From provider to survivor
One writer’s cancer experience uncovers compassionate care
As a retired health-care provider and cancer survivor, I can share good news in cancer treatment from a unique perspective.
One day, I was feeling in the prime of health, despite advancing years in my mid-80s. The next day in the ER with fever, tests led to the diagnosis of bladder cancer. Two years of comprehensive treatment followed, including state-of-the-art surgery.
This personal story is about the marvels of medicine today, although the ordeal over months of chemo, surgeries, infections, and setbacks are evident in such a journey.
For me, the outcome is ironic from my perspective as a former child therapist, often with children and adolescents on oncology wards in military hospitals—my current experience as a patient “puts the shoe on the other foot.”
As a parent, my son Lars in his 40s had surgery at the same medical center for bladder cancer and is now a survivor for over 10 years. Genetics can be a factor and is testable.
My surgical treatment was done at the University of Southern California (USC) Norris Comprehensive Cancer Center in Los Angeles, where a urology surgeon removed a section of the large bowel and constructed it as an internal bladder, called an “Indiana Pouch,” which is emptied every four to six hours by catheter through a navel port. This enables me to progressively lead a “new-normal” life of functioning while extending my life.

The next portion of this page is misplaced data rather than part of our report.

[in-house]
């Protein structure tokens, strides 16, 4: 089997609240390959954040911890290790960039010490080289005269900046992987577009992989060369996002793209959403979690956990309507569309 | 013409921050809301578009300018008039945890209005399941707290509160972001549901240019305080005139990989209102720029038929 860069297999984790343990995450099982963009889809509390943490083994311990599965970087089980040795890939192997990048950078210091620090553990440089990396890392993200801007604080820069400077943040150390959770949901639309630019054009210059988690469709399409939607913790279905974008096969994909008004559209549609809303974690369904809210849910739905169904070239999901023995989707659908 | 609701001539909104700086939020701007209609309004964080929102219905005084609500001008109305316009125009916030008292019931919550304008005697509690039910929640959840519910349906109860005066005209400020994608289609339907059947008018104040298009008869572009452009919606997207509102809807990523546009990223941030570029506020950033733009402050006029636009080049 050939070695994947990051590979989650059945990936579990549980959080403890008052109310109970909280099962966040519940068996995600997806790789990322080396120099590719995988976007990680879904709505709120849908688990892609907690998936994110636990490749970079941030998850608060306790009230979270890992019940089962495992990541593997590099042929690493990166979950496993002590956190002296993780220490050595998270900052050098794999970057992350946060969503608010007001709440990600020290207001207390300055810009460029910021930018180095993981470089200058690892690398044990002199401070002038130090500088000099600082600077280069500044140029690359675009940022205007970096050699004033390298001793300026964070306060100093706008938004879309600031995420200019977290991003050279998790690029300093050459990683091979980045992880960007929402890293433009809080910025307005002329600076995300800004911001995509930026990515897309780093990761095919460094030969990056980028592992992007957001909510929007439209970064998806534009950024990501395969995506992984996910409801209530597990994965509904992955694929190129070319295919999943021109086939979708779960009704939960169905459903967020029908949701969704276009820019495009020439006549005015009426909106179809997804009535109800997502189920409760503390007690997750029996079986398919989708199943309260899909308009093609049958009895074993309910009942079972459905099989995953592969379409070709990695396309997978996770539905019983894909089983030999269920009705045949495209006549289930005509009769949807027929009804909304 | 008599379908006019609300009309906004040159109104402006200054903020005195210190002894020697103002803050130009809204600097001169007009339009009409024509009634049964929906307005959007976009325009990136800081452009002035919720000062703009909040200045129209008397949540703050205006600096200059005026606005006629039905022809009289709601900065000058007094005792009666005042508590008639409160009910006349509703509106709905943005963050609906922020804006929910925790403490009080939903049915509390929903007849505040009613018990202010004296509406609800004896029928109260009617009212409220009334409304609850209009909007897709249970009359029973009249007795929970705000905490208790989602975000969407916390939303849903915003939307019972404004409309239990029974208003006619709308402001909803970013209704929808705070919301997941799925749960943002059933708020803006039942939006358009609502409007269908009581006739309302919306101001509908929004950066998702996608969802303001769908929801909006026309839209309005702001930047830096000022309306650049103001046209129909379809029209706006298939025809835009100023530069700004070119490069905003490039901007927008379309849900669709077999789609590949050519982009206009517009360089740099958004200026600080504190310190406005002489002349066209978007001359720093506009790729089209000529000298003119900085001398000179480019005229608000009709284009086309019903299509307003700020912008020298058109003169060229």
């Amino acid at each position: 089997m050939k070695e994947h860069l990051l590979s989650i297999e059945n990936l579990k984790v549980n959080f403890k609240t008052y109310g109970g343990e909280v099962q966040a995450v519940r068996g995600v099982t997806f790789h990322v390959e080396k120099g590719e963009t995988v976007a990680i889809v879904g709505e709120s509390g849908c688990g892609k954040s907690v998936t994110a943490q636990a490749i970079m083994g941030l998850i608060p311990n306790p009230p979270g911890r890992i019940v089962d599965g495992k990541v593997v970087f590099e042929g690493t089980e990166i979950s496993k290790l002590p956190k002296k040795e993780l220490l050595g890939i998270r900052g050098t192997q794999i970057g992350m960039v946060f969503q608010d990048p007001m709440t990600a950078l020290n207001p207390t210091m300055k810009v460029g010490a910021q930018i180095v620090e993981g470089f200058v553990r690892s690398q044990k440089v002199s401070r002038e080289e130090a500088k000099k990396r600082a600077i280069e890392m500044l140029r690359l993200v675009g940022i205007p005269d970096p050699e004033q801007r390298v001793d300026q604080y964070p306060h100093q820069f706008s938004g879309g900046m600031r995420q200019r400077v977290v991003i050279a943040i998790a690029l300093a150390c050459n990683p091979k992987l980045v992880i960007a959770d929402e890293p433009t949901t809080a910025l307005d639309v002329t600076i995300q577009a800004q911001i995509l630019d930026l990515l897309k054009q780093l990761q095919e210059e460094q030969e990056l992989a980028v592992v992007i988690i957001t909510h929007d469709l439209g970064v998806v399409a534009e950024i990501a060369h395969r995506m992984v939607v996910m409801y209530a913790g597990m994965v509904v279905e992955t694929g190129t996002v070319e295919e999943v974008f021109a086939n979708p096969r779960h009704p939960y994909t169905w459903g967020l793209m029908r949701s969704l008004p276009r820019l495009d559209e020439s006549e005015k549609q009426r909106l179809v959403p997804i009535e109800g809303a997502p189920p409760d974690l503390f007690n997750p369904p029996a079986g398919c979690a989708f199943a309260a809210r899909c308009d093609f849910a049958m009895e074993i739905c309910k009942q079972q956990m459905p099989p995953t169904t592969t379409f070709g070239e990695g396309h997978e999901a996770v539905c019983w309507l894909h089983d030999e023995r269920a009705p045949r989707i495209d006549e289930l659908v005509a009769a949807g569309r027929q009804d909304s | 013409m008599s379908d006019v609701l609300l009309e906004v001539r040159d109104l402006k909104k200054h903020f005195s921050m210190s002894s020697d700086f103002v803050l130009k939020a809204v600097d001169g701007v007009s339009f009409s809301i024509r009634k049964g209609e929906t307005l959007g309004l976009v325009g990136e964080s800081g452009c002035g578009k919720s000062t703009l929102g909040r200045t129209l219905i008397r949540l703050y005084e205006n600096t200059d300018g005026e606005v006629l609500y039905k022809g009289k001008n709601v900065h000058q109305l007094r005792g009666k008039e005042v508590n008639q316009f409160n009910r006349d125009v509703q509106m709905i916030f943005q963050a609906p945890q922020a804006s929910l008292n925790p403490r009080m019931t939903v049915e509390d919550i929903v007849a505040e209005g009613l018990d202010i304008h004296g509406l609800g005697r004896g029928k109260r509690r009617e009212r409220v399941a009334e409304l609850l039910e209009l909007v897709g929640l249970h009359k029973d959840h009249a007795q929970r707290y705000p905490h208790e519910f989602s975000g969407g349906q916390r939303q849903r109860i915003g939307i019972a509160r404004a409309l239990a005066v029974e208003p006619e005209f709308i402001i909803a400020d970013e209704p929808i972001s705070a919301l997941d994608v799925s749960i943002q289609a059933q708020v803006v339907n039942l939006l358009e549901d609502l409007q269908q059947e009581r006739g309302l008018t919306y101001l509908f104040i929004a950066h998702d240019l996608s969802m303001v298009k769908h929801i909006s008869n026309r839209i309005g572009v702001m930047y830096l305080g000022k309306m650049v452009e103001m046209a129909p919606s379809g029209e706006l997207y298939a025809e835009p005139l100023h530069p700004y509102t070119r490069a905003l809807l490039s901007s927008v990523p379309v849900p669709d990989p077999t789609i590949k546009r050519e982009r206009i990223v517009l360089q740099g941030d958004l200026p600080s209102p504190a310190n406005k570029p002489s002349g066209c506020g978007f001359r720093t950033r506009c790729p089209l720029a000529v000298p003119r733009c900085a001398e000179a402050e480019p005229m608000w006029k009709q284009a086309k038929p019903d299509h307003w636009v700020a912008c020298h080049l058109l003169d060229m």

The manner of and ongoing relationship with my surgeon is different from surgeons I’ve known in the past—he’s personable, has plenty of time to listen and advise, and provides light humor and genuine smiles—with the results that when I leave the clinic exam room after periodic follow-ups, I’m feeling good inside me from supportive care from the doctor, nurses, and even the receptionist.
This evolving culture of patient-centered care in teaching centers carries with it the sights and sounds of “good medicine,” with emphasis on the teamwork skills of advanced medicine and the future of health care.
Earlier this month on a follow-up clinical visit, I received the good news that no new cancer was detected. The surgeon showed me the results on a digital screen from a CT scan.
“Keep active… keep writing,” he said. “Awareness of advances in bladder cancer is a principal need for the general public.” He emphasized that the available options for treatment have expanded in choices and successes, including in elderly patients like myself. I outlined with him my optimistic three-year plan for my next retirement at age 90.
We concluded that patient-centered care by a treatment team throughout the health-care delivery system is, indeed, the future—even today.
This article originally appeared in the March 24, 2017, issue of The Norwegian American. To subscribe, visit SUBSCRIBE or call us at (206) 784-4617.